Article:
All Pinot Noir.

Phillips Hill Estates’ tasting room, located between Lemon’s Market and Libby’s Restaurant, in downtown Philo has a charming allure. Stepping inside is worth the stop. The former real estate office with the blooming clematis covered porch has been transformed by winemaker-proprietor Toby Hill into an artisan’s den that is perfect for tasting his vineyard designated Pinot Noir wines.

Hill, who is tall, lanky with tousled sandy hair, boyish good looks and a most genial composure, mans the tasting bar seven days a week. Framed prints of his wine labels, created from his own abstract lithographs and drawings, adorn the walls. Wine barrel end tables, a row of connected wooden church hall chairs and comfy rattan stools are the only furniture in the muted yellow rooms with painted wainscot ceiling.

“People say ‘wow’ when they come in and find I only have Pinot Noir,” says Hill, standing behind a row of wine bottles lined up on the low redwood slab tasting bar. Actually he also makes a little Pinot Noir rose and Gewurztraminer to whet your palate but the main focus is Pinot Noir, each made from a specific vineyard in Anderson Valley or Comptche.

When a loyal customer from Anderson Valley walks in with friends from out of town, Hill is delighted to share his story and guide everyone through a tasting. He starts the tasting flight with wine from the vineyard that began his involvement in the wine business seven years ago. “Surprise Valley, a few miles west of Comptche, is a secret little find,” he says pouring the 2006 Phillips Hill Mendocino Pinot Noir from Oppenlander Vineyards.

Hill describes the scene at Oppenlander, owned by Bill and Norman Shandel, whose family has had the property since the 1860s. The first thing you see when you get to the ranch is a rusty tow truck and next to it and piled here and there between the barn and the vines are old cars and engines and steel chassis with corroded paint.

Clearly smitten with his grape source, Hill conveys enthusiasm in his passionate discourse as everyone inhales the fragrant nose of the wine raised on what the Shandels call Vineyard Knoll. The well tended vines are less than 10 miles from the village of Mendocino.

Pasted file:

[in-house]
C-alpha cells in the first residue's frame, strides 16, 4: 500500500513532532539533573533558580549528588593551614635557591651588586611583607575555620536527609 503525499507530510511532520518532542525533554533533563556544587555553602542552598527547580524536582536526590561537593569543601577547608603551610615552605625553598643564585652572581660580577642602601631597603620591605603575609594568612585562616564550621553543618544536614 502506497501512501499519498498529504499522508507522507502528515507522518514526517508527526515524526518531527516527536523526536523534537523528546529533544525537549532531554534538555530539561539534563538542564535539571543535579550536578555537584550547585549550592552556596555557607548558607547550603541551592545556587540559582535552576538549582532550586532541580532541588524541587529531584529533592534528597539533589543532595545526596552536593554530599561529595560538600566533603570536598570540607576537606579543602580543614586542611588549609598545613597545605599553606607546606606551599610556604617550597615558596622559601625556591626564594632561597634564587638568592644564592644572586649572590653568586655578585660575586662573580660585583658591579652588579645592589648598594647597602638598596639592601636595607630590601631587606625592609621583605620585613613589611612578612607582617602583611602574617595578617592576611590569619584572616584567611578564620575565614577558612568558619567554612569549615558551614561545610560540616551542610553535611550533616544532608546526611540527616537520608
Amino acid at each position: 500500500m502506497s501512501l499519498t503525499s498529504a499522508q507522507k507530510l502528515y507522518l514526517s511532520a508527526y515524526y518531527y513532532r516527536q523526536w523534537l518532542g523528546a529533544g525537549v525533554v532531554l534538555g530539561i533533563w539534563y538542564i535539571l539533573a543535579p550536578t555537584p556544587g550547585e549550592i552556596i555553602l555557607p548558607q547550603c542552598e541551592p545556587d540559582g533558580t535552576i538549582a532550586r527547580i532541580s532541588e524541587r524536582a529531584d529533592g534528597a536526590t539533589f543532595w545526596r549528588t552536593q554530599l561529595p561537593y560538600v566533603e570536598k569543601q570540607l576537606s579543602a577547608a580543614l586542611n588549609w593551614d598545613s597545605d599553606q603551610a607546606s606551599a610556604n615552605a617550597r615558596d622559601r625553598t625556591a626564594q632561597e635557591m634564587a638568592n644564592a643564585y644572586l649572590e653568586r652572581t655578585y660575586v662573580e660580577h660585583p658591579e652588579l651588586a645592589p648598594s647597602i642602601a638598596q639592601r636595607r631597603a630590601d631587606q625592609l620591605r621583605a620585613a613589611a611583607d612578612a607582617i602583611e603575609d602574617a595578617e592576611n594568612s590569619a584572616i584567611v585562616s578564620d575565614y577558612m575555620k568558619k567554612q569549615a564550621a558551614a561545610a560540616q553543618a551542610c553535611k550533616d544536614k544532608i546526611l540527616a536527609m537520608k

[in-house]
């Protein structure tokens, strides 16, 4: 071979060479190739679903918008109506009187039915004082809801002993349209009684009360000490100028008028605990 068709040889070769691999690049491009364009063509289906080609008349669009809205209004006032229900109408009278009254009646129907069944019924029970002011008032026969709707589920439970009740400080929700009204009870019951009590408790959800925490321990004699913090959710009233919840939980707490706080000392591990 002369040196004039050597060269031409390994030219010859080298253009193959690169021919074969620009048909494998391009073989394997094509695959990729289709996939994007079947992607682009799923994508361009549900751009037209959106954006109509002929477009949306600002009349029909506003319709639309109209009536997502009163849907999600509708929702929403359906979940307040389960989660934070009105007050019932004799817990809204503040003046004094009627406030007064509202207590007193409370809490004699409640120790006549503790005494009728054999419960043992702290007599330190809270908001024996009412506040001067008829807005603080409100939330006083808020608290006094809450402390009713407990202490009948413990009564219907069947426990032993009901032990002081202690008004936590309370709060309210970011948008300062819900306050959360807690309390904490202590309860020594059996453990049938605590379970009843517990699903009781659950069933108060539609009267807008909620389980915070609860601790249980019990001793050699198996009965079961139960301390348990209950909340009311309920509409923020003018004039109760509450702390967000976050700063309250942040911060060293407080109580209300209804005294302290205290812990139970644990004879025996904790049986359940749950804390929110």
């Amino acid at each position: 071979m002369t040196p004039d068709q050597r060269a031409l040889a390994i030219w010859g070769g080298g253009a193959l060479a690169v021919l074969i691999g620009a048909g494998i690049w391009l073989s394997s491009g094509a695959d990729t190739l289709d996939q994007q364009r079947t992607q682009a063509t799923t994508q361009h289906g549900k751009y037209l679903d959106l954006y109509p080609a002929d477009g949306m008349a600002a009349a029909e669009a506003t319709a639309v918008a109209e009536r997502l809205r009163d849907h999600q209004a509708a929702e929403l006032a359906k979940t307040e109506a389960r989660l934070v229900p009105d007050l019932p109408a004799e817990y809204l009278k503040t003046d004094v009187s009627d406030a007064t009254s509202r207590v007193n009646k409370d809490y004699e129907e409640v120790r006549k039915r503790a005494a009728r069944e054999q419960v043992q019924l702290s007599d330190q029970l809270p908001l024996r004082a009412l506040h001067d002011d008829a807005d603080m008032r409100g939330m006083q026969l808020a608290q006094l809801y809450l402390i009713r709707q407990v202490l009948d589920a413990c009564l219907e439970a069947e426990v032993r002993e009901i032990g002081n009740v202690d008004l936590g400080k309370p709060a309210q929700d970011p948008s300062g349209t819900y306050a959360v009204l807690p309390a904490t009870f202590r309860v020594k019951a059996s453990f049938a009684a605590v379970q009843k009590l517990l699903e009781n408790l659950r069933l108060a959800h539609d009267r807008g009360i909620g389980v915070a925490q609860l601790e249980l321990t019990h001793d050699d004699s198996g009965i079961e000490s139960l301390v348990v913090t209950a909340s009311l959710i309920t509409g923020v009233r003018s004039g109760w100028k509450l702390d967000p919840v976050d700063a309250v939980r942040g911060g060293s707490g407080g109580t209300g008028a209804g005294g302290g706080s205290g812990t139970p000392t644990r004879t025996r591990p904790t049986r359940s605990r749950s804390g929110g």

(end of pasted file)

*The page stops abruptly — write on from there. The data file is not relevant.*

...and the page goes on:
Hill’s journey to winemaker involved an innate sense of taste, serendipity and being open to what was dealt his way. Born in San Francisco Hill was raised in Manhattan and returned to the Bay Area to go to California College of Arts and Crafts. He went back to New York where he lived the life of a successful artist. Returning to San Francisco in 1989, he had a studio in the emerging Hunters Point artist’s enclave. One weekend he went for a visit to Mendocino County to visit his best friend from high school at his family’s place in Comptche.

“I immediately thought it would be nice to have a place up here in the country,” he says. It wasn’t long before he found thirty acres on Greenwood Ridge. Drawn to the property he decided to build a barn with a two-story artist’s studio and spent more time there than in San Francisco. He packed up and moved. At the time, in addition to his art, Hill had a business in which he was one of two people in the United States who distributed an Italian line of Venetian plaster. “I created narchitectural colors and imported wet plaster for the hand troweled designs,” he says. He brought the “high end boutique business” to Ukiah when he moved to Mendocino County.